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Even though the renovation of our house is taking a lot longer than expected, we’ve felt very fortunate for a number of reasons. We had adequate insurance that actually paid a reasonable amount in a timely fashion. Plus we’re able to live in the part of our house that wasn’t flooded. Yes, the renovation is slow, but at least it’s smooth. In fact, we were anticipating that we might even come out ahead financially. Thus we haven’t applied for any additional assistance and haven’t had to deal with the massive boondoggle that is the Road Home program.

Sanding Windows

Or so I thought until I talked to Mike (our contractor) yesterday afternoon. He explained that to finish the job will put us significantly over budget — maybe as much as $15,000, almost 25% more than the estimate. That may exceed the amount of our insurance payout.

And here we thought he’d highballed the original estimate.

Mike’s a trusted friend. He’s not trying to screw me. There were a lot of unanticipated expenses. The termite damage was much more extensive than we thought, so we ended up replacing all the structural wood on the lower floor of the house. That was a huge job.

Our mortgage company is sending out an inspector to see how much work has been done so far.

I guess it’s time to head over to and start my application.

Published inFinancial ShitOur House


  1. Yes we thought that we were fine too but many unforseen problems have us stalled out. I pretend there is no downstairs.

    We were turn away from the Long and Winding Goat Path cause my Mother in Laws name is one the deed.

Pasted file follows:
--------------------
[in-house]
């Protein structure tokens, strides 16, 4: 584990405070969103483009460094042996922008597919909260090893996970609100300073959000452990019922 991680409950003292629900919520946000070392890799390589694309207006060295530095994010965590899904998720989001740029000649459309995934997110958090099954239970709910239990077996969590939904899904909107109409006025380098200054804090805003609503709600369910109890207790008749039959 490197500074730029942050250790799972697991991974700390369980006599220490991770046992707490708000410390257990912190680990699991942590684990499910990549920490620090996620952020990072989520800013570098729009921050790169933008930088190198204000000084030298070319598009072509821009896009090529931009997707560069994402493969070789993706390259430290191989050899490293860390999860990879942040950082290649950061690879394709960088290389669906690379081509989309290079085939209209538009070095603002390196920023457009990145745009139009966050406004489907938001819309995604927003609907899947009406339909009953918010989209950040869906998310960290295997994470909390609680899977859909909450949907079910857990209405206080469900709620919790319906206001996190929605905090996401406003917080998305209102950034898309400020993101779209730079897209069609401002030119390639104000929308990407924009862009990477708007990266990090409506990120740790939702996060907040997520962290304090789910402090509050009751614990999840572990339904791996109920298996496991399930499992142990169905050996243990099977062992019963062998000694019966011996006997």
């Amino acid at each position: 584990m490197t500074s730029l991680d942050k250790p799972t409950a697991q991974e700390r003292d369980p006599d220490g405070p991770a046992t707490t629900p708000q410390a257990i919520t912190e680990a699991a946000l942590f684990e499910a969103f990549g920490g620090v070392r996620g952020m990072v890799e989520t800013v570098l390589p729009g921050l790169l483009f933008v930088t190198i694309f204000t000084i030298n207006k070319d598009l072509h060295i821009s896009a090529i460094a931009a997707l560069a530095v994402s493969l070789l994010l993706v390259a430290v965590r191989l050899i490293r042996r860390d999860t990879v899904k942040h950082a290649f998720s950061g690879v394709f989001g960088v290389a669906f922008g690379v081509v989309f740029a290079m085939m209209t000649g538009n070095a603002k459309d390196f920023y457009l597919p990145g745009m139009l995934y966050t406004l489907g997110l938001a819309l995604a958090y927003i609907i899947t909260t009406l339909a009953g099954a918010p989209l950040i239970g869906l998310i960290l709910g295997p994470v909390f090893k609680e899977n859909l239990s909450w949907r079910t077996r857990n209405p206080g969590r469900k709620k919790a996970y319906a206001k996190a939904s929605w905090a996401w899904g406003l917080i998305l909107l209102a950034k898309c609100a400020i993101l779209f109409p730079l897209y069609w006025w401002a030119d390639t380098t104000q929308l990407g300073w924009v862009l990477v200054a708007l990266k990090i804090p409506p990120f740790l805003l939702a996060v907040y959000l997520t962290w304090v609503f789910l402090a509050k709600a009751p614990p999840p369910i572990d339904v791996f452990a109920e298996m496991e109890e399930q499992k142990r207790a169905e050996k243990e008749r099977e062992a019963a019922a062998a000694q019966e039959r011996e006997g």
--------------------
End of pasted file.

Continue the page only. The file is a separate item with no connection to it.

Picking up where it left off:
So we did what any other desperate New Orleanian did this week, got in line on Carrollton to sue the Corps.

  2. rickngentilly rickngentilly

    the point is we are better off than most folks in orleans parish and this is still a pain in the ass.

    me and my wife were lucky enough to have some money in the bank and get the ball rolling out of pocket. the insurance didnt come in untill many months after we had finished enough repairs to move into our home and it didnt cover what we had spent plus the rising costs of repair.

    we are just now getting our paperwork together to start the road home process. again we are luckier than most.

    the program has been full of kinks from the begining.

    i can not even begin to imagine what it would be like to pin your hopes of getting back in your house on this program.

    the worst thing that happened to me is i have friends and neighbors who were still in town a week after katrina. some rescued off their roofs. some brought by boat from my block and left on the interstate for days. no one i know died.

    i feel like the luckiest man in orleans parish most days and when i dont i tell my self that there is no way in hell i am going to let these fuckers beat me down.

    it’s your blog and the others that keep me fighting and feeling like the fight is worth it.

    thank you for that.

  3. Lee Lee

    Sorry to hear that B. Are there any tasks you can do yourself to lower that figure, or is a lot of that materials alone?

    If I lived closer, I’d come and help ya, as I’m pretty handy.

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